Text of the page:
Change of Deformation Mechanisms Leading to High Strength and Large Ductility in Mg-Zn-Zr-Ca Alloy with Fully Recrystallized Ultrafine Grained Microstructures

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Abstract

Recently, we have found that fully recrystallized ultrafine-grained (UFG) microstructures could be realized in a commercial precipitation-hardened Magnesium (Mg) alloy. The UFG specimens exhibited high strength and large ductility under tensile test, but underlying mechanisms for good mechanical properties remained unclear. In this study, we have carried out systematic observations of deformation microstructures for revealing the influence of grain size on the change of dominant deformation modes. We found that plastic deformation of conventionally coarse-grained specimen was predominated by {0001} <11–20> slip and {10–12} <10–11> twinning, and the quick decrease of work-hardening rate was mainly due to the early saturation of deformation twins. For the UFG specimens, {10–12} <10–11> twinning was dramatically suppressed, while non-basal slip systems containing <c> component of Burgers vector were activated, which contributed significantly to the enhanced work-hardening rate leading to high strength and large ductility. It was clarified by this study that limited ductility of hexagonal Mg alloys could be overcome by activating unusual slip systems (<c + a> dislocations) in fully recrystallized UFG microstructures.

Introduction

As the lightest metal, magnesium (Mg) and its alloys have long been considered as candidate materials to be used in aerospace and automobile industries1,2,3,4,5. However, so far, the applications of Mg and Mg alloys are substantially restricted and most of them are used in cast products. One of the reasons to hinder their widespread applications is the low strength, which is much lower than that of other metallic materials widely used. Another critical shortcoming is their poor ductility and formability. Unlike other metallic materials, such as steels and Al alloys having cubic crystal structures, Mg has a hexagonal close-packed (HCP) crystal structure with an axial ratio (c/a) of 1.624. As a result, only {0001} <11–20> basal slip system having <a> Burgers vector is easily activated at room temperature. However, basal slip can realize only 2-dimentional deformation in each grain, which is far less than the 5 independent slip systems required for free deformation in polycrystalline materials in von Mises criterion, resulting in limited cold-forming capability as well as pronounced mechanical anisotropy in Mg alloys6,7,8. Deformation twinning is another important deformation mechanism in addition to basal slip, which can accommodate strains along the c-axis during plastic deformation9,10. However, the deformation twins usually induce the formation of cracks or voids at grain boundaries they impinge, leading to failure11. Therefore, a lot of efforts have been paid to improve the strength and ductility/formability in Mg alloys.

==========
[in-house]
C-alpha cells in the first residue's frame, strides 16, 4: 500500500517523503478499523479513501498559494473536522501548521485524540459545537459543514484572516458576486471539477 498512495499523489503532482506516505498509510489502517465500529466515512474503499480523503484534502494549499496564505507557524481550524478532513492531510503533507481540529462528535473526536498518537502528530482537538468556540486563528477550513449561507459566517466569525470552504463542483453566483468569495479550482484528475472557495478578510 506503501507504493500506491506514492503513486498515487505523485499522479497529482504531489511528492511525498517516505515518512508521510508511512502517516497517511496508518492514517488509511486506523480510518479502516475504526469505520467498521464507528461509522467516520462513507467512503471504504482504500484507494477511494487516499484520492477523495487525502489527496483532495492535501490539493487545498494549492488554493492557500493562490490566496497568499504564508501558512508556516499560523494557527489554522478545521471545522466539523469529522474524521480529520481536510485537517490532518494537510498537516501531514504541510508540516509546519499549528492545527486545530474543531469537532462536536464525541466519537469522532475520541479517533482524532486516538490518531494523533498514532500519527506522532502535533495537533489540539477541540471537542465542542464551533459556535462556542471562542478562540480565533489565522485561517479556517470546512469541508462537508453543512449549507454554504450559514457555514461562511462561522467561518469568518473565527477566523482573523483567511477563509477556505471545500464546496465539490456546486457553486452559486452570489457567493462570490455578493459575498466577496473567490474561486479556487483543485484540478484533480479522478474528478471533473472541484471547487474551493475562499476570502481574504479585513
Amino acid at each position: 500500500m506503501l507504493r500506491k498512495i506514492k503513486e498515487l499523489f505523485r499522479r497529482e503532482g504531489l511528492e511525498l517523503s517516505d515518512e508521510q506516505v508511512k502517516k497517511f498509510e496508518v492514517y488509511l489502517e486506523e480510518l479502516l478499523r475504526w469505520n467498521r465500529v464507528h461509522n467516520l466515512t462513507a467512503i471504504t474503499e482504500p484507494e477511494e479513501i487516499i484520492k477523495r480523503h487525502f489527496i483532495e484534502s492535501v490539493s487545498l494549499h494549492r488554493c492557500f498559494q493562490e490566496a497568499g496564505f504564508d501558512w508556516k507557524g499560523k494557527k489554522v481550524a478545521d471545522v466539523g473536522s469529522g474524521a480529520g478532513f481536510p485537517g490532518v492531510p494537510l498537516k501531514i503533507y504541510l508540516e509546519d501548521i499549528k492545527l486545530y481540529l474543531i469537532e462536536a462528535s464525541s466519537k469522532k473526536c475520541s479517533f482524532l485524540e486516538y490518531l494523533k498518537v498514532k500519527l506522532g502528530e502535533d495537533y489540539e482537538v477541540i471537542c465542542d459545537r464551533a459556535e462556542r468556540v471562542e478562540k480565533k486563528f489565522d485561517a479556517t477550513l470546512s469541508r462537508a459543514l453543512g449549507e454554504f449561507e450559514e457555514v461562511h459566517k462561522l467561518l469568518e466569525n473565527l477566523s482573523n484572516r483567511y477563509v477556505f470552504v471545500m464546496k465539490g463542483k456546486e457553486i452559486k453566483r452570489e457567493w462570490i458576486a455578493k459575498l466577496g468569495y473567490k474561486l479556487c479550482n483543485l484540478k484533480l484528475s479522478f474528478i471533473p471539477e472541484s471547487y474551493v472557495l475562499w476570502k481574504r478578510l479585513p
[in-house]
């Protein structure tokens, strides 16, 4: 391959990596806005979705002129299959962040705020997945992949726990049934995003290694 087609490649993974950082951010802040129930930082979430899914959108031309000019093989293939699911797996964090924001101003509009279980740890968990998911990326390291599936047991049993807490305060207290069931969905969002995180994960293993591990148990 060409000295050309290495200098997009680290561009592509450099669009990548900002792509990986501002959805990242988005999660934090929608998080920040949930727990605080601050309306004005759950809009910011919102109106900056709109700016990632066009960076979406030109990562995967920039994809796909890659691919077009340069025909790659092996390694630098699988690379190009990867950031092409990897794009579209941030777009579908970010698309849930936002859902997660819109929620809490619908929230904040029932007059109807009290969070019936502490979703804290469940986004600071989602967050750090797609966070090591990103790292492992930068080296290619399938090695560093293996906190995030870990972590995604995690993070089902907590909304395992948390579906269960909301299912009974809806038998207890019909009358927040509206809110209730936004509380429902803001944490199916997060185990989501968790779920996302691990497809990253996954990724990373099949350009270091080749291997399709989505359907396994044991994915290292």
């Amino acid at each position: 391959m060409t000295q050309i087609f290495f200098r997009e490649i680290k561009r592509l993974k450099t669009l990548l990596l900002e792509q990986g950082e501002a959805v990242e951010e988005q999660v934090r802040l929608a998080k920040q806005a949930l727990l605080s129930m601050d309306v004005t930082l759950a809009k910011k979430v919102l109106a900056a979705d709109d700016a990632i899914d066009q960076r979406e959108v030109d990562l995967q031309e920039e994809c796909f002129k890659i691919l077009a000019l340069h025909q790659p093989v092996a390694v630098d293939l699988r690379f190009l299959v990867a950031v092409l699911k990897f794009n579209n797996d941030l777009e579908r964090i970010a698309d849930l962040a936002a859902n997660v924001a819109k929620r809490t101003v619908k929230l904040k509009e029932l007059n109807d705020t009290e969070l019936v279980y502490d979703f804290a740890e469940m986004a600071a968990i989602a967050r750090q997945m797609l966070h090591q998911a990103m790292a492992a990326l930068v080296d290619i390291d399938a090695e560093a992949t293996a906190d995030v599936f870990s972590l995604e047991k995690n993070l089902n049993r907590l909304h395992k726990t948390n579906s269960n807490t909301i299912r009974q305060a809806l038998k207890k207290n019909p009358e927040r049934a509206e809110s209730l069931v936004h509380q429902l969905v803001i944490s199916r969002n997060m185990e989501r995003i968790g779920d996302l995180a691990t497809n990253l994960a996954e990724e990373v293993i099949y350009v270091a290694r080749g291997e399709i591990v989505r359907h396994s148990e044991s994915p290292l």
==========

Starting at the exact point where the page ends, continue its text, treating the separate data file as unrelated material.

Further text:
Processing at elevated temperatures is one possible solution for improving the formability of Mg alloys, since multiple slip systems in addition to basal slip can be activated at elevated temperatures because of the temperature dependence of critical resolved shear stress (CRSS) for each slip system12. However, high temperature processes cost and may lead to grain coarsening. Furthermore, intermediate annealing is often required during multi-pass high temperature deformation to avoid cracks, which increases the processing cost furthermore.

On the other hand, Mg alloys can be deformed to ultra-high strains without cracking by severe plastic deformation (SPD) at relatively low or even ambient temperature13,14,15. For instance, Mukai et al.15 found that the grain size of a commercial AZ31 Mg alloy could be refined to 1 μm after heavy deformation by equal channel angular pressing (ECAP) for 8 passes (effective strain ~9.2) at a temperature of 200 °C. Moreover, Mukai et al.15,16 have also demonstrated that the ductility in AZ31 and WE43 Mg alloys was significantly enhanced by the grain refinement. Recently, we have reported that the average grain size of a precipitation hardened Mg alloy (ZKX600) could be refined to 100 nm after SPD using high pressure torsion (HPT) by 1 rotation (360°) at room temperature. Furthermore, fully recrystallized ultrafine grained (UFG) structures which have not been achieved by other researchers were also obtained in the HPT processed material after subsequent rapid annealing17.

It has been known that plastic instability happens in most UFG materials at early stages of tensile deformation because of highly enhanced yield strength and limitation of strain hardening in UFG structures, and thus it is difficult to manage both high strength and enough ductility in bulk UFG materials. For example, UFG Al and IF steel having sub-micrometer grain sizes exhibited quite early plastic instability, so that their uniform elongation is limited within a few percents18. In contrast, fully-recrystallized UFG ZKX600 alloy specimens exhibited both enhanced strength and ductility compared to those of the starting material having conventional coarse grained microstructure17. However, detailed strengthening and toughening mechanisms have not been clarified yet. Thus, the main purpose of this paper is to reveal the influence of grain size on the change of deformation mechanism in the ZKX600 alloy. We carefully observed the deformed microstructures of the specimens having two typical grain sizes and found that the dominant deformation mechanisms (i.e., activity of slip systems and deformation twinning) have been significantly changed in the UFG specimen.